HOW MANY OKLAHOMANS DOES IT TAKE TO FUND ONE GOVERNMENT JOB?
February 28, 2008
It takes 15 Oklahomans in the private sector to fund one Oklahoma state government job. In total, for 2006, there were 83,769 state government workers in Oklahoma earning $3,519,178,000 - or an average of $42,011 on a per-job basis. As a result, it would take a total of 1,281,682 private sector jobs to fund Oklahoma's state bureaucracy -- slightly more people than were employed in the private sector in 2006 (1,266,179), say J. Scott Moody and Wendy Warcholik, both Oklahoma Council of Public Affairs (OCPA) research fellows.
Oklahomans are paying dearly for these 83,769 state government employees in the form of higher taxes:
- According to recent research by OCPA, Oklahoma state government has 28,748 too many jobs when compared to the national state employment average.
- Eliminating these jobs would have saved Oklahoma's taxpayers up to $1,207,715,398 in 2006.
- It takes 25 Oklahomans in the private sector to fund one Oklahoma local government job.
- In total, for 2006, there were 187,887 local government workers in Oklahoma earning $7,672,488,000 -- or an average of $40,836 on a per-job basis.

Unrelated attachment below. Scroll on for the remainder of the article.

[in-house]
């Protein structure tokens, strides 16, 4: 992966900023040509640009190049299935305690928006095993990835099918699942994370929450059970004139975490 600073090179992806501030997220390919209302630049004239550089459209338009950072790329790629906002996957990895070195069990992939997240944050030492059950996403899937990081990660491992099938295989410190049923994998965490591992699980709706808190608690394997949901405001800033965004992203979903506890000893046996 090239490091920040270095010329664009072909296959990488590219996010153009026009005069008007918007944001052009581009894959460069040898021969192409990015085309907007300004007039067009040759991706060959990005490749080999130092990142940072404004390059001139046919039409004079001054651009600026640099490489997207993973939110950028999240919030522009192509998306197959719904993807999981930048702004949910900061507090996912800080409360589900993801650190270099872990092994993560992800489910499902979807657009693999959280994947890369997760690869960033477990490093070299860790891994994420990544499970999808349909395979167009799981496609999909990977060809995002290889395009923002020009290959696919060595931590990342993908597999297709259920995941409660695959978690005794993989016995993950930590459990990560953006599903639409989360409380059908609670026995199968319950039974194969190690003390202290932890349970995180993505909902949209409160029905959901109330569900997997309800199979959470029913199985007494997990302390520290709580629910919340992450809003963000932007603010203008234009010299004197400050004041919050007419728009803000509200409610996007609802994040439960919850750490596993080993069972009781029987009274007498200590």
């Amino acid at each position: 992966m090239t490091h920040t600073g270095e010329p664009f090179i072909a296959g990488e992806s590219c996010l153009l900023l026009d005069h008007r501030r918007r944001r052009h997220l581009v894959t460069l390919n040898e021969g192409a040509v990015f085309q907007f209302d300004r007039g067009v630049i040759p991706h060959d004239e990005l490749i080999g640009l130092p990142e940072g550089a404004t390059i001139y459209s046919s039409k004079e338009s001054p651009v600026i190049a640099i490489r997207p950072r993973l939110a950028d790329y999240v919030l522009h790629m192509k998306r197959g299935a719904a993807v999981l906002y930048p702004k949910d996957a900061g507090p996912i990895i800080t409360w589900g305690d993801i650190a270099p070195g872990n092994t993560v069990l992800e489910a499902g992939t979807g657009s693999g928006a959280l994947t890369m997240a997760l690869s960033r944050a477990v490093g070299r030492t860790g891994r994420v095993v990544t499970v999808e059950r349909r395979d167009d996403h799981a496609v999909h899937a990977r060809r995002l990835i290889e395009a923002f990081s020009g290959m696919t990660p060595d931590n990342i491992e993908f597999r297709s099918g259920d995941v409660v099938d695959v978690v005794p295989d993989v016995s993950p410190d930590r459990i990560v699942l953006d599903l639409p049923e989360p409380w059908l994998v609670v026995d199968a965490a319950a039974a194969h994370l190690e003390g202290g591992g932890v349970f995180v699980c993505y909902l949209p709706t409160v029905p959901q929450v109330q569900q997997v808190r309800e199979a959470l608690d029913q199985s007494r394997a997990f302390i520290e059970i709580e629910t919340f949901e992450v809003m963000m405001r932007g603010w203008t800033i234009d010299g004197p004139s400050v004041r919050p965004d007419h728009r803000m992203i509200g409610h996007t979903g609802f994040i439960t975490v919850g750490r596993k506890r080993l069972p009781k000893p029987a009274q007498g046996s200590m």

- As a result, it would take a total of 4,768,558 private sector jobs to fund Oklahoma's local bureaucracy -- or 3.8 times the people employed by Oklahoma's private sector in 2006.
As with the state government, Oklahomans are also paying dearly for the 187,887 local government workers. Oklahoma's local governments have 37,912 too many jobs when compared to the national local employment average. Eliminating these jobs would have saved Oklahoma's taxpayers up to $1,548,166,528 in 2006, say Moody and Warcholik.
Source: J. Scott Moody and Wendy Warcholik, "How Many Oklahomans Does It Take to Fund One Government Job?" Perspective, Vol. 15, Number 2, February 2008.
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